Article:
Wednesday 26 October 2022

Mysterious keys (2) : Where is number 1?

Someone more used to a microcomputer keyboard than a typewriter, will find the inclusion of various symbols on a typewriter somewhat mysterious or confusing, as we are exploring in this series. They may find what is NOT included even more mysterious. Many typewriters, especially portables such as my Silver-Reed SEVENTY (as shown below) do not have the number 1!

Space was a premium on a typewriter keyboard. Unlike a microcomputer, each key cannot have extra characters and symbols mapped to it after the fact, you are largely stuck with what you have when the typewriter was bought (though the typewriter could be modified if your need/budget was big enough). 

With limited space, especially for hammers, the number 1 is an easy one to miss out even though you would think it would be pretty fundamental. This is because a lowercase l works pretty well as a 1. You can also use a capital I perhaps though a lowercase l more looks the part. Not all portable typewriters lack a number 1 but many do.

Saturday 22 October 2022

Typewriter 13

The 13th typewriter has joined the collection and it is rather nice. It is an Imperial typewriter but from the end of the brand's life when it was owned by Litton and the typewriters were made in Japan. It is a Litton Imperial 201 and works pretty well though is a bit grubby and needs a new ribbon.

Friday 21 October 2022

More cake labels

More cakes have been baked by my wife, so of course that means my Olympiette needs to do some more labels.

Tuesday 18 October 2022

Showcase (2) : Imperial 2002

From the 1970s is this Imperial 2002, and very of it's time it is too. Its in a rather nice cream with a space age font for the model name (very 1970s!) The typewriter is in good condition and rather clean too unlike some of the others in the collection.

Imperial was a typewriter manufacturer based in Leicester. However, in 1966 it was bought by Litton Industries and it's products became based on the Royal Typewriter Company's range. Production ceased in the UK in 1975. The 2002 was built in Portugal in the late 1970s and by now the "Imperial" brand had little in it which was British. This doesn't stop my 2002 being a very fine typewriter.

Wednesday 12 October 2022

All tagged up

The typewriter collection is steadily growing, in double figures now. One problem is a number of the typewriters look very similar in their cases so i was thinking of a way to tell them apart without having to go through them opening them up trying to find the typewriter i need. I did not want to put stickers on or deface the cases. My bright idea is to use tags! This does not damage the typewriters in any way and also makes it look like some kind of important archive collection. Which maybe it is.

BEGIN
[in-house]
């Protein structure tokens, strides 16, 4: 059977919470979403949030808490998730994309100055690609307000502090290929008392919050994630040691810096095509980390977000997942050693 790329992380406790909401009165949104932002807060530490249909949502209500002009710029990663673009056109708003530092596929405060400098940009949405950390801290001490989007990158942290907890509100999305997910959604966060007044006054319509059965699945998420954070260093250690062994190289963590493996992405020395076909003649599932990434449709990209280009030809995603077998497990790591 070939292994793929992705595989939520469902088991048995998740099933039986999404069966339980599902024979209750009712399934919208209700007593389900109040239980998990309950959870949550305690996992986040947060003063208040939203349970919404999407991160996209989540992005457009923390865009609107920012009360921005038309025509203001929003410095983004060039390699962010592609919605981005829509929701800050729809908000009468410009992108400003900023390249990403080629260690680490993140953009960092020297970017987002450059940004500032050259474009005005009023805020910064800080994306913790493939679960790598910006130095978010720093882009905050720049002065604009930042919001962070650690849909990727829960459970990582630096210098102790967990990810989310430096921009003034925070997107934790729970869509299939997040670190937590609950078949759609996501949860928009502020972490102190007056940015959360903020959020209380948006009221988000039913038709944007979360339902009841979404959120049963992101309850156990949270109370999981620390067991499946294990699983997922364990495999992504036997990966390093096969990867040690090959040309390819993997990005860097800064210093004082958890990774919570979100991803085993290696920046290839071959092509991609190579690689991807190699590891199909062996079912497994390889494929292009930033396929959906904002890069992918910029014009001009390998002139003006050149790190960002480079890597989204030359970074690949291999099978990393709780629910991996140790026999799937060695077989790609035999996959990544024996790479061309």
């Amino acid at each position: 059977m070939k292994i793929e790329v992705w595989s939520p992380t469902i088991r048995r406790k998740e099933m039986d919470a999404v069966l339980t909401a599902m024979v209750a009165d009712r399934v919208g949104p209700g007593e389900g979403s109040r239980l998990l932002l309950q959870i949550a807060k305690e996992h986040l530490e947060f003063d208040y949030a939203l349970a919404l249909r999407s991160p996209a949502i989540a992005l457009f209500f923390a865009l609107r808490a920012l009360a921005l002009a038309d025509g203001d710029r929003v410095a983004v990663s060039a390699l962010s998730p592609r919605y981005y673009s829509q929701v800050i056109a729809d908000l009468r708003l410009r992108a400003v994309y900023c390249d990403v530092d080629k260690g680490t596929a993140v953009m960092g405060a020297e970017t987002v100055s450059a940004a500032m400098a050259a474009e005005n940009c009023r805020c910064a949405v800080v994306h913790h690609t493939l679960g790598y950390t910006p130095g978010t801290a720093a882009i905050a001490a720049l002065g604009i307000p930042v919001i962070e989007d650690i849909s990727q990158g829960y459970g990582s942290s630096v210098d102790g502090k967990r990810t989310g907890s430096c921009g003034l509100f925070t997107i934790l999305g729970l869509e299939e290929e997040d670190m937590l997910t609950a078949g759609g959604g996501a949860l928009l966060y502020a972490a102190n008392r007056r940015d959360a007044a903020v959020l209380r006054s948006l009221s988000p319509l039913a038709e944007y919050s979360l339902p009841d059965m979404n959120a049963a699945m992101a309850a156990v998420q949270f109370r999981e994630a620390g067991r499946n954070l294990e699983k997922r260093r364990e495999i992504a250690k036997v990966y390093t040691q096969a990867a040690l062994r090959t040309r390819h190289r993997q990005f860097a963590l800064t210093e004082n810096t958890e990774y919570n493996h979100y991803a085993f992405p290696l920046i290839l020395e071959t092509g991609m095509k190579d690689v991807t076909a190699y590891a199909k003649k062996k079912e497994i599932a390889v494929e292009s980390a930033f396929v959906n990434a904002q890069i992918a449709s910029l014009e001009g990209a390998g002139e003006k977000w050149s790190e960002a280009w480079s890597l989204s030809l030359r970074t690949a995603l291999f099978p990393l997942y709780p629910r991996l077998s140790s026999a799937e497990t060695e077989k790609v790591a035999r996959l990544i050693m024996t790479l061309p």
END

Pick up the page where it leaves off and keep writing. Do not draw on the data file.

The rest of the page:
Sunday 9 October 2022

Magnetic Tape Selectric Typewriter

Nowadays anyone can have a pretty powerful word processor in their web browser and before that the likes of Microsoft Word and Wordstar were essential software installed on millions of computers. But before the electronic word processor there was of course the typewriter, with companies having rooms full of typists typing away. Typewriters had a number of disadvantages (apparently). To amend a document (to fix some typos or change some details like a date or address) often meant it had to be typed out again entirely. However, there was a technology developed by IBM which could solve this problem.

The Magnetic Tape Selectric Typewriter was a version of the highly popular IBM Selectric electric typewriter and was the first device to be marketed as a word processor in 1964. The MT/ST stored documents on magnetic tape. Each tape cartridge could store up to 25K which doesn't sound a lot these days but was perfectly adequate for a page of text. Later on IBM released the MagCard system, these were punched card sized magnetic cards which could store up to 8, 000 characters.

Documents could be edited by the typist by loading the document onto the typewriter (which being electric could print it out from storage) and then the typist would amend the document by crossing out or overwriting text. These changes were then stored on the tape cartridge or card. Once the edits had been made onto draft copies then the final version could be printed out on the nice paper. With two drives even mail merge could be performed.

The IBM MT/ST was successful in the 1960s but by the 1970s the technology was obsolete and had been surpassed by screen based word processors by the likes of Wang, however this is where the road to Word, Apple Pages et cetera began.
Image from IBM Mag Card Composer manual

Tuesday 4 October 2022

Typing on a Silver-Reed Silverette

I thought i might post a few videos of me typing on some of the typewriters in my collection. Here is the first, more will follow... when i actually record them!

Saturday 1 October 2022

Working on the Grey Fox

As mentioned earlier, the Grey Fox typewriter doesn't work really at all. Today i began some repairs on it, not really knowing what i was doing of course but it is all part of the learning process. I've managed to improve matters with the Grey Fox anyway, it now can type reasonably well. Though red only. Work will continue...